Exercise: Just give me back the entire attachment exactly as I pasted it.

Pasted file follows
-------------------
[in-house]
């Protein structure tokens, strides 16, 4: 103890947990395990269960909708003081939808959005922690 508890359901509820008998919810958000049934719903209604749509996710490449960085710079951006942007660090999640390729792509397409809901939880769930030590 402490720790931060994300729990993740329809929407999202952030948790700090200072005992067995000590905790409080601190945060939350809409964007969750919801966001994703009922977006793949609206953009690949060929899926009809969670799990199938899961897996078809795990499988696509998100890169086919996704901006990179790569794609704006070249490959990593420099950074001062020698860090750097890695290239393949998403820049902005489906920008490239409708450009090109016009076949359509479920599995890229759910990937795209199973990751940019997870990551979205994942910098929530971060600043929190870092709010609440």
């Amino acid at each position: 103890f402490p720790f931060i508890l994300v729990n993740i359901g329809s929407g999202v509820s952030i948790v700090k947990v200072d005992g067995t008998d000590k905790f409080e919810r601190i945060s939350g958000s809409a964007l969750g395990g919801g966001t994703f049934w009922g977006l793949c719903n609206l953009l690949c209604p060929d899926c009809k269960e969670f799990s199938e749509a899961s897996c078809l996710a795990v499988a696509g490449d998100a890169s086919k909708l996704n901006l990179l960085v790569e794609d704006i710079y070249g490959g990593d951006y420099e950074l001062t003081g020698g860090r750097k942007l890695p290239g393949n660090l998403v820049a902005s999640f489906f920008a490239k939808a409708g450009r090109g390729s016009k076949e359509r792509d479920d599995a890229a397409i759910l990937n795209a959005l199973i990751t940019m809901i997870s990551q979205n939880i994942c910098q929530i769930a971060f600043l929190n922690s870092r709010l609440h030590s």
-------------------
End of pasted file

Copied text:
[in-house]
């Protein structure tokens, strides 16, 4: 103890947990395990269960909708003081939808959005922690 508890359901509820008998919810958000049934719903209604749509996710490449960085710079951006942007660090999640390729792509397409809901939880769930030590 402490720790931060994300729990993740329809929407999202952030948790700090200072005992067995000590905790409080601190945060939350809409964007969750919801966001994703009922977006793949609206953009690949060929899926009809969670799990199938899961897996078809795990499988696509998100890169086919996704901006990179790569794609704006070249490959990593420099950074001062020698860090750097890695290239393949998403820049902005489906920008490239409708450009090109016009076949359509479920599995890229759910990937795209199973990751940019997870990551979205994942910098929530971060600043929190870092709010609440």
């Amino acid at each position: 103890f402490p720790f931060i508890l994300v729990n993740i359901g329809s929407g999202v509820s952030i948790v700090k947990v200072d005992g067995t008998d000590k905790f409080e919810r601190i945060s939350g958000s809409a964007l969750g395990g919801g966001t994703f049934w009922g977006l793949c719903n609206l953009l690949c209604p060929d899926c009809k269960e969670f799990s199938e749509a899961s897996c078809l996710a795990v499988a696509g490449d998100a890169s086919k909708l996704n901006l990179l960085v790569e794609d704006i710079y070249g490959g990593d951006y420099e950074l001062t003081g020698g860090r750097k942007l890695p290239g393949n660090l998403v820049a902005s999640f489906f920008a490239k939808a409708g450009r090109g390729s016009k076949e359509r792509d479920d599995a890229a397409i759910l990937n795209a959005l199973i990751t940019m809901i997870s990551q979205n939880i994942c910098q929530i769930a971060f600043l929190n922690s870092r709010l609440h030590s």